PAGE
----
Dropping out of Durham in exchange for St Andrews was the best decision I ever made

The college system left me feeling claustrophobic

University drop out. It is not the phrase that you want to headline your CV, especially from a university as respected and liked as Durham. When all of your friends claim to love it, what do you do when you can’t take it anymore?

A large part of my decision to leave Durham was me and me alone, but there was a distinct coldness about my exit. I had told my senior tutor I was on some medication that could cause illness, depression or mood swings. Rather than providing any kind of pastoral support, this information was ignored and filed away. Once I’d made the decision to leave the very same tutor told me. “I won’t convince you to stay. You know when I left my first PhD…”

When you feel like you have no options, studying or anything else – that is not the kind of advice you need.

I made friends, but I felt trapped within college. There is a deep need for success at Durham, and people would often choose essays over friendship. Being busy wasn’t to be disturbed by being upset.

The college that everyone loved felt like a prison to me and I didn’t know what to do or where to turn. Where everyone would order a college drink, sing chants, or be proud to say where they were from, I didn’t.

For most people, the collegiate system offers friendship that may not be there in bigger campus universities. However, a sad inheritance comes when your college is smaller and further away. With a pool of just 700 people (with only around half living there permanently) that you do everything with, it is difficult to feel like you can leave your college. In St Andrews, the university-wide sport and societies give a greater chance for socialising beyond the walls of accommodation. To some, college gave a wonderful family and group but to me it was claustrophobic.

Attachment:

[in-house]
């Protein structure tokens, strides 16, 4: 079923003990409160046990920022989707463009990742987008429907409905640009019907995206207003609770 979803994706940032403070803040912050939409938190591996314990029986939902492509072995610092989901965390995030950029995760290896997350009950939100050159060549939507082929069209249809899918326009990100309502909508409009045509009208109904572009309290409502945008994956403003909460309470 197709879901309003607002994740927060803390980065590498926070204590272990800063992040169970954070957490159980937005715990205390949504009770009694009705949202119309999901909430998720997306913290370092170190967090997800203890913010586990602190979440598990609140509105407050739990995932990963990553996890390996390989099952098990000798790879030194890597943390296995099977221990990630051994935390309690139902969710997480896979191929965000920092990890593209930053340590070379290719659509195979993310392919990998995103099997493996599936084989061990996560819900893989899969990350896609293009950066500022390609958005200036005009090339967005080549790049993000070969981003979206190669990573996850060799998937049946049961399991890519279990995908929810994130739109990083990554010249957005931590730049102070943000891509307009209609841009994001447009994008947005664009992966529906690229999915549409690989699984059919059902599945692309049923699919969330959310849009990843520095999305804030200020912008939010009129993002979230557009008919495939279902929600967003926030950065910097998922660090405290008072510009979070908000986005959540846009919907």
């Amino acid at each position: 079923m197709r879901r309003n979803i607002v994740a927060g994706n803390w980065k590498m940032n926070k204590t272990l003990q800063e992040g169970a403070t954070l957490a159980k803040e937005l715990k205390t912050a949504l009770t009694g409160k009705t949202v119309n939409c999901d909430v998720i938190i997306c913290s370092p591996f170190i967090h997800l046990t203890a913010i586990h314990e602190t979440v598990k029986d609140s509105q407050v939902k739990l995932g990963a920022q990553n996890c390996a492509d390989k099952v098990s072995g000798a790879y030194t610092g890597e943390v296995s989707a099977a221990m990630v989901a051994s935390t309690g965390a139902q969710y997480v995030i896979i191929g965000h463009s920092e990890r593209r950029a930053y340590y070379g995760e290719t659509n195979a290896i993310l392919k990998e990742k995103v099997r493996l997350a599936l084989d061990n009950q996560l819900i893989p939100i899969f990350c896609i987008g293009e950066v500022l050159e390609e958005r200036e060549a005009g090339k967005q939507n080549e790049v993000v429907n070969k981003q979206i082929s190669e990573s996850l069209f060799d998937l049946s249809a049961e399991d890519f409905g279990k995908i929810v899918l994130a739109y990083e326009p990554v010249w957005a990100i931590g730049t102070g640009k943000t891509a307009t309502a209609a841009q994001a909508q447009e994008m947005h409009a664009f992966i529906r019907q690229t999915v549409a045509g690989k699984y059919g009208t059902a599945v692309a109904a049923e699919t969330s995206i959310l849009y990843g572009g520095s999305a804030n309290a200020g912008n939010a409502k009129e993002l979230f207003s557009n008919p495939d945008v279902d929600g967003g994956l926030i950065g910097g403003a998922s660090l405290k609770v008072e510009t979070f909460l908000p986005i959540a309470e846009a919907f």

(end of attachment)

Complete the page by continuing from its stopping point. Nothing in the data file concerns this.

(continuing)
I simply didn’t feel the same ‘Trevs’ Pride (my college, Trevelyan) as them. I felt like I wanted to be outside of a college, to be part of a wider or even smaller group of people. Friends at Collingwood seemed to have an incredible time. It was bigger, rowdier and had more social events than Facebook could keep up with. A friend at Aiden’s also couldn’t stand it. The random placement in college doesn’t suit anyone. Where each college was built for specific student needs and there is no place to put a preference, it is possible you could be put somewhere that isn’t right at all.

By the time I’d spent two days in college without leaving my room, missing lectures/meals and socials, I decided I couldn’t do it anymore. I wrote a Word document to my parents explaining why I had to leave.

Fast forward two weeks later and I’d applied for St Andrews. It wasn’t my first choice. It was probably last. On a whim I decided to visit and it was a world away from my previous university experience. The combination of a fluid degree, allowing you to switch subjects and explore different options, and the supportive student services which gave the accommodation and support I needed changed how I saw university. Where I felt like I was in a prison in Trevs, St Andrews gave me choices.

To feel the happiness that I now feel elsewhere, I think maybe I have changed my mind. In future, I might well headline my CV ‘University Drop-Out’. Ultimately, it was the best thing that could have happened and it made me feel something I definitely didn’t feel before; happy.